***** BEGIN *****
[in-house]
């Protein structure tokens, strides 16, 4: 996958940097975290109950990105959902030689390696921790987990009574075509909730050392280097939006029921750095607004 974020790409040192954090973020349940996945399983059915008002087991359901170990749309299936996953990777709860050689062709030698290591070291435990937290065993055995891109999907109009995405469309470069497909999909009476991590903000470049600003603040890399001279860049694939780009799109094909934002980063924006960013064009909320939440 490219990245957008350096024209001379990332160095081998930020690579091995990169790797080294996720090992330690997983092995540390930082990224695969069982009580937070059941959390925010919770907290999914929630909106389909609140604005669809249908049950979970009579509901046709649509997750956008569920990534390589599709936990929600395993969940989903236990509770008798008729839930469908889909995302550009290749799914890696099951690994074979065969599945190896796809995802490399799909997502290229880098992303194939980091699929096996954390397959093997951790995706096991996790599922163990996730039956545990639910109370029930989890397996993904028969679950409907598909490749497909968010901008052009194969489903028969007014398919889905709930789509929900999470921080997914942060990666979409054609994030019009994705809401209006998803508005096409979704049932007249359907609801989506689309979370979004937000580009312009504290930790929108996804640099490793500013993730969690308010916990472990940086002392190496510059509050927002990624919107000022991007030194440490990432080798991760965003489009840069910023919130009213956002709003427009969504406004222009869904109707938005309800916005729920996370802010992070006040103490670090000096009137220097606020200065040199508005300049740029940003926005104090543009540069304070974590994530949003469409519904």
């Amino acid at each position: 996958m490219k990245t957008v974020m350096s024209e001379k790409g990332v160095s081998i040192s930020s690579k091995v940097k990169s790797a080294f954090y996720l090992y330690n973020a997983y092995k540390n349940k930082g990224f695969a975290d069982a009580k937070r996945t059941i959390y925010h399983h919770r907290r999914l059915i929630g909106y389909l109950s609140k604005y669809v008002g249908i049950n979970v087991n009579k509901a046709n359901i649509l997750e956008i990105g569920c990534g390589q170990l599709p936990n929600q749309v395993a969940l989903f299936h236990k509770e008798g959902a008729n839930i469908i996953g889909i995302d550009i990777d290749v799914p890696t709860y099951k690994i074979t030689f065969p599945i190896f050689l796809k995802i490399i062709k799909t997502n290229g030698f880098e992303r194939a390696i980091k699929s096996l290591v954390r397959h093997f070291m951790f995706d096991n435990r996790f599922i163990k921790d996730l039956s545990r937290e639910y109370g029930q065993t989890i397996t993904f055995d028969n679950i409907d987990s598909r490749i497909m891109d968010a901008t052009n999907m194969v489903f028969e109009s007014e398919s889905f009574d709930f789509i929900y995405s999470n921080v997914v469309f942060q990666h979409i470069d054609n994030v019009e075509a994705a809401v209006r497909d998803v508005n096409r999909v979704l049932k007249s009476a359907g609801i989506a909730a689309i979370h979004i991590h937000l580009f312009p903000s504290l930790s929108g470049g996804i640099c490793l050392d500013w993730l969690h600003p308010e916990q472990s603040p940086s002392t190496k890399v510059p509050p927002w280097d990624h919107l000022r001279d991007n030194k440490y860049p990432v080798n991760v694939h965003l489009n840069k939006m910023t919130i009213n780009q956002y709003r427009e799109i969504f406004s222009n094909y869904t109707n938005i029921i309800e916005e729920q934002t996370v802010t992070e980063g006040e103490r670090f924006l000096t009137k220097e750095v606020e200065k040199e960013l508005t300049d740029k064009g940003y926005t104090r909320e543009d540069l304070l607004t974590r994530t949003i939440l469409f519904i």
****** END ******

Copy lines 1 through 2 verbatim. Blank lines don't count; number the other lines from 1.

[in-house]
């Protein structure tokens, strides 16, 4: 996958940097975290109950990105959902030689390696921790987990009574075509909730050392280097939006029921750095607004 974020790409040192954090973020349940996945399983059915008002087991359901170990749309299936996953990777709860050689062709030698290591070291435990937290065993055995891109999907109009995405469309470069497909999909009476991590903000470049600003603040890399001279860049694939780009799109094909934002980063924006960013064009909320939440 490219990245957008350096024209001379990332160095081998930020690579091995990169790797080294996720090992330690997983092995540390930082990224695969069982009580937070059941959390925010919770907290999914929630909106389909609140604005669809249908049950979970009579509901046709649509997750956008569920990534390589599709936990929600395993969940989903236990509770008798008729839930469908889909995302550009290749799914890696099951690994074979065969599945190896796809995802490399799909997502290229880098992303194939980091699929096996954390397959093997951790995706096991996790599922163990996730039956545990639910109370029930989890397996993904028969679950409907598909490749497909968010901008052009194969489903028969007014398919889905709930789509929900999470921080997914942060990666979409054609994030019009994705809401209006998803508005096409979704049932007249359907609801989506689309979370979004937000580009312009504290930790929108996804640099490793500013993730969690308010916990472990940086002392190496510059509050927002990624919107000022991007030194440490990432080798991760965003489009840069910023919130009213956002709003427009969504406004222009869904109707938005309800916005729920996370802010992070006040103490670090000096009137220097606020200065040199508005300049740029940003926005104090543009540069304070974590994530949003469409519904």